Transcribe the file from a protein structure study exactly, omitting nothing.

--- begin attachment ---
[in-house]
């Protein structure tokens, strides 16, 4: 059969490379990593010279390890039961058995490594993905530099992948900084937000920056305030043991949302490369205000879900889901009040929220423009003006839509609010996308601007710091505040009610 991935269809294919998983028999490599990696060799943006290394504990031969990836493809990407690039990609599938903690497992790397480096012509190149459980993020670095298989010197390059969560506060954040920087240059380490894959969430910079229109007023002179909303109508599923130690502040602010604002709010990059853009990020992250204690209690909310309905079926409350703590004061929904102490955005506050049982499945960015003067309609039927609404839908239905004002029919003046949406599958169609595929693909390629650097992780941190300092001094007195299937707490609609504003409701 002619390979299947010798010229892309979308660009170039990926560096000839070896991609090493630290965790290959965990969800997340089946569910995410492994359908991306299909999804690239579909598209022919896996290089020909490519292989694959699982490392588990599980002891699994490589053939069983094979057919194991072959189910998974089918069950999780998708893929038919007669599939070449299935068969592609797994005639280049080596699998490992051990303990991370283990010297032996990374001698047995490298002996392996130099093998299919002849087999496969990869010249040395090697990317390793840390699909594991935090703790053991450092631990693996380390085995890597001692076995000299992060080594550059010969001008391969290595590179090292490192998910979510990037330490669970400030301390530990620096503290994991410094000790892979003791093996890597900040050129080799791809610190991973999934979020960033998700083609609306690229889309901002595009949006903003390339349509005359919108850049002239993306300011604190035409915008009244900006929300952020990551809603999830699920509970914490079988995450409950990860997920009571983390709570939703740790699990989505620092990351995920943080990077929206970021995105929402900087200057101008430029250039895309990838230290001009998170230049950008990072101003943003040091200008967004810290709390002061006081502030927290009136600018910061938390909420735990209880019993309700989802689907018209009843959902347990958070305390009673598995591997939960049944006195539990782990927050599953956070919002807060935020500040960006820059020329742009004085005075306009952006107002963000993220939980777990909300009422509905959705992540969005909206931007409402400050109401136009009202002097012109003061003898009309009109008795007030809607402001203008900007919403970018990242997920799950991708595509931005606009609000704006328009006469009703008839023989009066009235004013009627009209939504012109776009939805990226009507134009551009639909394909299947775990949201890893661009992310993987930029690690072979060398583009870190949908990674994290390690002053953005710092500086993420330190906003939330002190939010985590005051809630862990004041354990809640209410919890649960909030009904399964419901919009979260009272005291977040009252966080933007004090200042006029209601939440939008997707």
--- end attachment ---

[in-house]
């Protein structure tokens, strides 16, 4: 059969490379990593010279390890039961058995490594993905530099992948900084937000920056305030043991949302490369205000879900889901009040929220423009003006839509609010996308601007710091505040009610 991935269809294919998983028999490599990696060799943006290394504990031969990836493809990407690039990609599938903690497992790397480096012509190149459980993020670095298989010197390059969560506060954040920087240059380490894959969430910079229109007023002179909303109508599923130690502040602010604002709010990059853009990020992250204690209690909310309905079926409350703590004061929904102490955005506050049982499945960015003067309609039927609404839908239905004002029919003046949406599958169609595929693909390629650097992780941190300092001094007195299937707490609609504003409701 002619390979299947010798010229892309979308660009170039990926560096000839070896991609090493630290965790290959965990969800997340089946569910995410492994359908991306299909999804690239579909598209022919896996290089020909490519292989694959699982490392588990599980002891699994490589053939069983094979057919194991072959189910998974089918069950999780998708893929038919007669599939070449299935068969592609797994005639280049080596699998490992051990303990991370283990010297032996990374001698047995490298002996392996130099093998299919002849087999496969990869010249040395090697990317390793840390699909594991935090703790053991450092631990693996380390085995890597001692076995000299992060080594550059010969001008391969290595590179090292490192998910979510990037330490669970400030301390530990620096503290994991410094000790892979003791093996890597900040050129080799791809610190991973999934979020960033998700083609609306690229889309901002595009949006903003390339349509005359919108850049002239993306300011604190035409915008009244900006929300952020990551809603999830699920509970914490079988995450409950990860997920009571983390709570939703740790699990989505620092990351995920943080990077929206970021995105929402900087200057101008430029250039895309990838230290001009998170230049950008990072101003943003040091200008967004810290709390002061006081502030927290009136600018910061938390909420735990209880019993309700989802689907018209009843959902347990958070305390009673598995591997939960049944006195539990782990927050599953956070919002807060935020500040960006820059020329742009004085005075306009952006107002963000993220939980777990909300009422509905959705992540969005909206931007409402400050109401136009009202002097012109003061003898009309009109008795007030809607402001203008900007919403970018990242997920799950991708595509931005606009609000704006328009006469009703008839023989009066009235004013009627009209939504012109776009939805990226009507134009551009639909394909299947775990949201890893661009992310993987930029690690072979060398583009870190949908990674994290390690002053953005710092500086993420330190906003939330002190939010985590005051809630862990004041354990809640209410919890649960909030009904399964419901919009979260009272005291977040009252966080933007004090200042006029209601939440939008997707």